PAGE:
For Autumn/Winter 2017, Kawakubo stated that she was thinking of “the future of silhouette” to inspire the 18 looks that she now produces for womenswear each season. Eight is her lucky number. This time, these huge shapes that cocooned the body entirely were created in materials not normally associated with clothing. Silver bubble wrap, wadding, treated felt that looked more likely to insulate central heating pipes than the body, and plaster covered in everything from flock velvet to lace contained arms, legs and torsos almost to the ankle. Signature frills, bows, spheres, protuberances and cutaway holes only added to the drama. Future silhouette indeed. The hair, meanwhile, which is transported from the runway to the showroom, was a tangled, vaguely 18th-century mess of what looked like wire wool for cleaning saucepans: a touch of genius from longtime Comme des Garçons collaborator, Julien d’Ys.
These statuesque designs are sold to collectors and museums for five-figure sums. They will also later be displayed in Comme des Garçons-owned Dover Street Market and flagship stores. Presented alongside them is a long rack of principally black and navy clothes that evolve to relate to this main collection every season. And so, a flash of silver foil can be seen on a Peter Pan-collared shrunken jacket here, a frill disrupts the front of a studiously broad black satin dress there. Shoes are, of course, flat and by no means conventionally flattering, only serving to undermine the conventional notion of dressing to impress further.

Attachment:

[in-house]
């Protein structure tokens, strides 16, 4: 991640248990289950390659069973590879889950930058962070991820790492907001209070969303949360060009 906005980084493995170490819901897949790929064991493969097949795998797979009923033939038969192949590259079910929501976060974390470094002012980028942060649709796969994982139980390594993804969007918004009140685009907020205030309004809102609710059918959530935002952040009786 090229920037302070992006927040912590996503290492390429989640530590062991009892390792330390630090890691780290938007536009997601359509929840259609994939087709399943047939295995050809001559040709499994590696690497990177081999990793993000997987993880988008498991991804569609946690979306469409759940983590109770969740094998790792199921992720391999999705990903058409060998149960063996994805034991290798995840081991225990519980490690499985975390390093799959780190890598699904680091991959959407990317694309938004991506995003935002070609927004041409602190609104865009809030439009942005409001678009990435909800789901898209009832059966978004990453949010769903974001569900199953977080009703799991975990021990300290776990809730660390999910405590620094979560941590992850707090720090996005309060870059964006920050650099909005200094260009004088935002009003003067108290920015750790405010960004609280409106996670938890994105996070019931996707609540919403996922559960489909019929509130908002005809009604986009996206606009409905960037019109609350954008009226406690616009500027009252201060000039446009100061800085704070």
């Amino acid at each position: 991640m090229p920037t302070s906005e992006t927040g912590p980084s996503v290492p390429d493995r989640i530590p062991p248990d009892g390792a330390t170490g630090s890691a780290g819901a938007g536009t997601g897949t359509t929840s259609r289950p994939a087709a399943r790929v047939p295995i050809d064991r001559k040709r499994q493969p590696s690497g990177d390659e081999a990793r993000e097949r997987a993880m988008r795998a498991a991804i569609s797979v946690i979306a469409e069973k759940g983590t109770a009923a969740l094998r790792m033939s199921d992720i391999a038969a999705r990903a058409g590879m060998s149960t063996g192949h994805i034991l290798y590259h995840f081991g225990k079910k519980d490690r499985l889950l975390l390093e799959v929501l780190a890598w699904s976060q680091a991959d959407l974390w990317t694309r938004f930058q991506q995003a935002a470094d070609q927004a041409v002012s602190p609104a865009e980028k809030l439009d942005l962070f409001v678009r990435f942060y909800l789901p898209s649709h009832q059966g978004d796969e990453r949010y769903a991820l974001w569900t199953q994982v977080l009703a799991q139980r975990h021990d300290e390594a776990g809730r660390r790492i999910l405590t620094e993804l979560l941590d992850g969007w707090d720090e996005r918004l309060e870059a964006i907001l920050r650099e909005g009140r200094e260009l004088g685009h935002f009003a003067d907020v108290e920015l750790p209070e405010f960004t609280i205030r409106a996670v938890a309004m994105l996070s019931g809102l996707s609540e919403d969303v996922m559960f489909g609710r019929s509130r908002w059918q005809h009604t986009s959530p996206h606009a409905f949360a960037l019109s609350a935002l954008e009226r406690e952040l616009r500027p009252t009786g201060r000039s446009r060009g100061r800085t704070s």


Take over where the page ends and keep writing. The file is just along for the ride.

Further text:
Junya Watanabe began his career working for Comme des Garçons before starting up a label in his own name under the Comme des Garcons umbrella, first shown in Paris in 1993. His debut featured materials sourced from London’s flea markets – principally furnishing fabrics, but also tweed coats. This season, he looked back at that same sentiment using the extraordinary technical skills he has been evolving over the years. The result was some of the most energised and interesting fashion of the season, all with an ease and functionality that made it more appealing still. Watanabe appropriated the Union Jack as seen on Jimmie Martin’s high-backed chair, his signature tartans, leathers, faux leathers, army green canvas and denim, all cut into complex geometries that looked suitably fierce on the runway accompanied by T-Rex’s Children of the Revolution. These pieces appeared more remarkable still given his pattern-cutting prowess when seen at close quarters in the showroom, a floor up from the Comme des Garçons collection.
Noir Kei Ninomiya
Ninomiya, whose label Noir is the newest addition to the Comme des Garçons fold, also cut his teeth working with Kawakubo. The Noir part of the equation springs from his love affair with the non-colour which also, of course, applies to Kawakubo herself, who made it the fashionable shade to wear and be seen wearing in the 80s. Ninomiya’s work is displayed in a final, smaller room across from Junya’s where the designer himself, and his more than impressive mohican, are both in attendance. Also a man of few words, Ninomiya, whose show was staged in the Comme des Garçons showroom the day before being set up in its current capacity, based his current collection on flowers. The hours of workmanship involved in rows of small and perfectly formed blooms crafted in everything from chiffon to vinyl, all attached to a cage of faux leather edged with what look like thorns, is nothing short of spell-binding.